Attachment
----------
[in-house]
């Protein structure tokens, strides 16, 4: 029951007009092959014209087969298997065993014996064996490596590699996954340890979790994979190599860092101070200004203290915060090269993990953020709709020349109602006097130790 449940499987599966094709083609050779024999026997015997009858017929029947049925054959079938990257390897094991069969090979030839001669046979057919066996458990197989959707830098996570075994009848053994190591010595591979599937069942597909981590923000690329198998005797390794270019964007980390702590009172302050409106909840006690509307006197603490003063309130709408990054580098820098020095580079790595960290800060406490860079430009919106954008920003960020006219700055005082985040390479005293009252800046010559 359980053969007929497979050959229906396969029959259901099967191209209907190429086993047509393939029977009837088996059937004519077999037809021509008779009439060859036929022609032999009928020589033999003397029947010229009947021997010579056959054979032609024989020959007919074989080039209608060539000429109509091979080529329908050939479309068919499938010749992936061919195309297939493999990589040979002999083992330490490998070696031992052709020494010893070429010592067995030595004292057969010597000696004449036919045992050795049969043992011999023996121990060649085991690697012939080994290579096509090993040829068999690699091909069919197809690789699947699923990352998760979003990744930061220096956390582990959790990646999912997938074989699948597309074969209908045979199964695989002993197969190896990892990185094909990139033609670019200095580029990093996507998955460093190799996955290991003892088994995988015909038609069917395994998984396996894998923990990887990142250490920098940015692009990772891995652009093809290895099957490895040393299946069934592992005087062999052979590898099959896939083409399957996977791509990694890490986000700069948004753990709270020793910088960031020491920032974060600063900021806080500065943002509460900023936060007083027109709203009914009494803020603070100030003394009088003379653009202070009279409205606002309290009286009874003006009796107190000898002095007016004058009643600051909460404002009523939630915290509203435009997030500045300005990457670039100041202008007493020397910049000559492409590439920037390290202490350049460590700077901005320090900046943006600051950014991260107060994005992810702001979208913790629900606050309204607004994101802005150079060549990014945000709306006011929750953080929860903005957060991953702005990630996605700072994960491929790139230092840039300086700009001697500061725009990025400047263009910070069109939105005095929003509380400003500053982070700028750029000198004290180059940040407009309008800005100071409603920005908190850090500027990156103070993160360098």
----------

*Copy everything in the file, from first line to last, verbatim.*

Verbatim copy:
[in-house]
């Protein structure tokens, strides 16, 4: 029951007009092959014209087969298997065993014996064996490596590699996954340890979790994979190599860092101070200004203290915060090269993990953020709709020349109602006097130790 449940499987599966094709083609050779024999026997015997009858017929029947049925054959079938990257390897094991069969090979030839001669046979057919066996458990197989959707830098996570075994009848053994190591010595591979599937069942597909981590923000690329198998005797390794270019964007980390702590009172302050409106909840006690509307006197603490003063309130709408990054580098820098020095580079790595960290800060406490860079430009919106954008920003960020006219700055005082985040390479005293009252800046010559 359980053969007929497979050959229906396969029959259901099967191209209907190429086993047509393939029977009837088996059937004519077999037809021509008779009439060859036929022609032999009928020589033999003397029947010229009947021997010579056959054979032609024989020959007919074989080039209608060539000429109509091979080529329908050939479309068919499938010749992936061919195309297939493999990589040979002999083992330490490998070696031992052709020494010893070429010592067995030595004292057969010597000696004449036919045992050795049969043992011999023996121990060649085991690697012939080994290579096509090993040829068999690699091909069919197809690789699947699923990352998760979003990744930061220096956390582990959790990646999912997938074989699948597309074969209908045979199964695989002993197969190896990892990185094909990139033609670019200095580029990093996507998955460093190799996955290991003892088994995988015909038609069917395994998984396996894998923990990887990142250490920098940015692009990772891995652009093809290895099957490895040393299946069934592992005087062999052979590898099959896939083409399957996977791509990694890490986000700069948004753990709270020793910088960031020491920032974060600063900021806080500065943002509460900023936060007083027109709203009914009494803020603070100030003394009088003379653009202070009279409205606002309290009286009874003006009796107190000898002095007016004058009643600051909460404002009523939630915290509203435009997030500045300005990457670039100041202008007493020397910049000559492409590439920037390290202490350049460590700077901005320090900046943006600051950014991260107060994005992810702001979208913790629900606050309204607004994101802005150079060549990014945000709306006011929750953080929860903005957060991953702005990630996605700072994960491929790139230092840039300086700009001697500061725009990025400047263009910070069109939105005095929003509380400003500053982070700028750029000198004290180059940040407009309008800005100071409603920005908190850090500027990156103070993160360098």